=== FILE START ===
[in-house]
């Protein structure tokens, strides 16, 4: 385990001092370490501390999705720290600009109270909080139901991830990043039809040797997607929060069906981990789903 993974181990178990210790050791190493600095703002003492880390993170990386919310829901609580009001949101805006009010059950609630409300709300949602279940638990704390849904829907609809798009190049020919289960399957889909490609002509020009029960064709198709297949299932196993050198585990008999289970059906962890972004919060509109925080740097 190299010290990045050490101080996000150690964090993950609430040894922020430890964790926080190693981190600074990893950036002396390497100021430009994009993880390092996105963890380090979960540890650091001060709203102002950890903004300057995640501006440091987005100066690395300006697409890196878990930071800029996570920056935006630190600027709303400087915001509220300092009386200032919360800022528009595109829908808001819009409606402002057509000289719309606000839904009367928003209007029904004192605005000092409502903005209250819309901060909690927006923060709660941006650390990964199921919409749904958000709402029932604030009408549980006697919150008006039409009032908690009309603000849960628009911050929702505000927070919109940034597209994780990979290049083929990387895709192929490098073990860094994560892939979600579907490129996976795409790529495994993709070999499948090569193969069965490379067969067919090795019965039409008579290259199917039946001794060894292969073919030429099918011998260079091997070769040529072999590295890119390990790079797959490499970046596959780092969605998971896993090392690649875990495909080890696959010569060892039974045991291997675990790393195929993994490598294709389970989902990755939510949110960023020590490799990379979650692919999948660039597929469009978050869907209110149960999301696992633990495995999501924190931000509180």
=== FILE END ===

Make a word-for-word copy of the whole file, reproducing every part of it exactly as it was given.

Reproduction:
[in-house]
């Protein structure tokens, strides 16, 4: 385990001092370490501390999705720290600009109270909080139901991830990043039809040797997607929060069906981990789903 993974181990178990210790050791190493600095703002003492880390993170990386919310829901609580009001949101805006009010059950609630409300709300949602279940638990704390849904829907609809798009190049020919289960399957889909490609002509020009029960064709198709297949299932196993050198585990008999289970059906962890972004919060509109925080740097 190299010290990045050490101080996000150690964090993950609430040894922020430890964790926080190693981190600074990893950036002396390497100021430009994009993880390092996105963890380090979960540890650091001060709203102002950890903004300057995640501006440091987005100066690395300006697409890196878990930071800029996570920056935006630190600027709303400087915001509220300092009386200032919360800022528009595109829908808001819009409606402002057509000289719309606000839904009367928003209007029904004192605005000092409502903005209250819309901060909690927006923060709660941006650390990964199921919409749904958000709402029932604030009408549980006697919150008006039409009032908690009309603000849960628009911050929702505000927070919109940034597209994780990979290049083929990387895709192929490098073990860094994560892939979600579907490129996976795409790529495994993709070999499948090569193969069965490379067969067919090795019965039409008579290259199917039946001794060894292969073919030429099918011998260079091997070769040529072999590295890119390990790079797959490499970046596959780092969605998971896993090392690649875990495909080890696959010569060892039974045991291997675990790393195929993994490598294709389970989902990755939510949110960023020590490799990379979650692919999948660039597929469009978050869907209110149960999301696992633990495995999501924190931000509180």